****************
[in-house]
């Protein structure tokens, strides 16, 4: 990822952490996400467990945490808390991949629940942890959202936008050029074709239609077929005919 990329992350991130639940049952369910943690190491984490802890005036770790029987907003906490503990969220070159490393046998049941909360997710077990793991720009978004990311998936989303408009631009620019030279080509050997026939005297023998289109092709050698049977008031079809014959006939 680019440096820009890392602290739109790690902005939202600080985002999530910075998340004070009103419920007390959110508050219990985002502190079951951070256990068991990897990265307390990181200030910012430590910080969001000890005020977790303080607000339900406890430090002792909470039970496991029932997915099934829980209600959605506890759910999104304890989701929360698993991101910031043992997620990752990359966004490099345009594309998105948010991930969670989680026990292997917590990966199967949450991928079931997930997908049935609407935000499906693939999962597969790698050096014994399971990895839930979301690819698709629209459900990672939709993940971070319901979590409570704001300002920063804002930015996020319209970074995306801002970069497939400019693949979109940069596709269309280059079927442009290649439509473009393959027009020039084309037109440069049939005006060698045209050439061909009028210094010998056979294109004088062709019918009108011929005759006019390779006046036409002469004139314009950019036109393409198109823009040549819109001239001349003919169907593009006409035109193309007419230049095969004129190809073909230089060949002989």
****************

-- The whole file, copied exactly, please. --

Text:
[in-house]
């Protein structure tokens, strides 16, 4: 990822952490996400467990945490808390991949629940942890959202936008050029074709239609077929005919 990329992350991130639940049952369910943690190491984490802890005036770790029987907003906490503990969220070159490393046998049941909360997710077990793991720009978004990311998936989303408009631009620019030279080509050997026939005297023998289109092709050698049977008031079809014959006939 680019440096820009890392602290739109790690902005939202600080985002999530910075998340004070009103419920007390959110508050219990985002502190079951951070256990068991990897990265307390990181200030910012430590910080969001000890005020977790303080607000339900406890430090002792909470039970496991029932997915099934829980209600959605506890759910999104304890989701929360698993991101910031043992997620990752990359966004490099345009594309998105948010991930969670989680026990292997917590990966199967949450991928079931997930997908049935609407935000499906693939999962597969790698050096014994399971990895839930979301690819698709629209459900990672939709993940971070319901979590409570704001300002920063804002930015996020319209970074995306801002970069497939400019693949979109940069596709269309280059079927442009290649439509473009393959027009020039084309037109440069049939005006060698045209050439061909009028210094010998056979294109004088062709019918009108011929005759006019390779006046036409002469004139314009950019036109393409198109823009040549819109001239001349003919169907593009006409035109193309007419230049095969004129190809073909230089060949002989």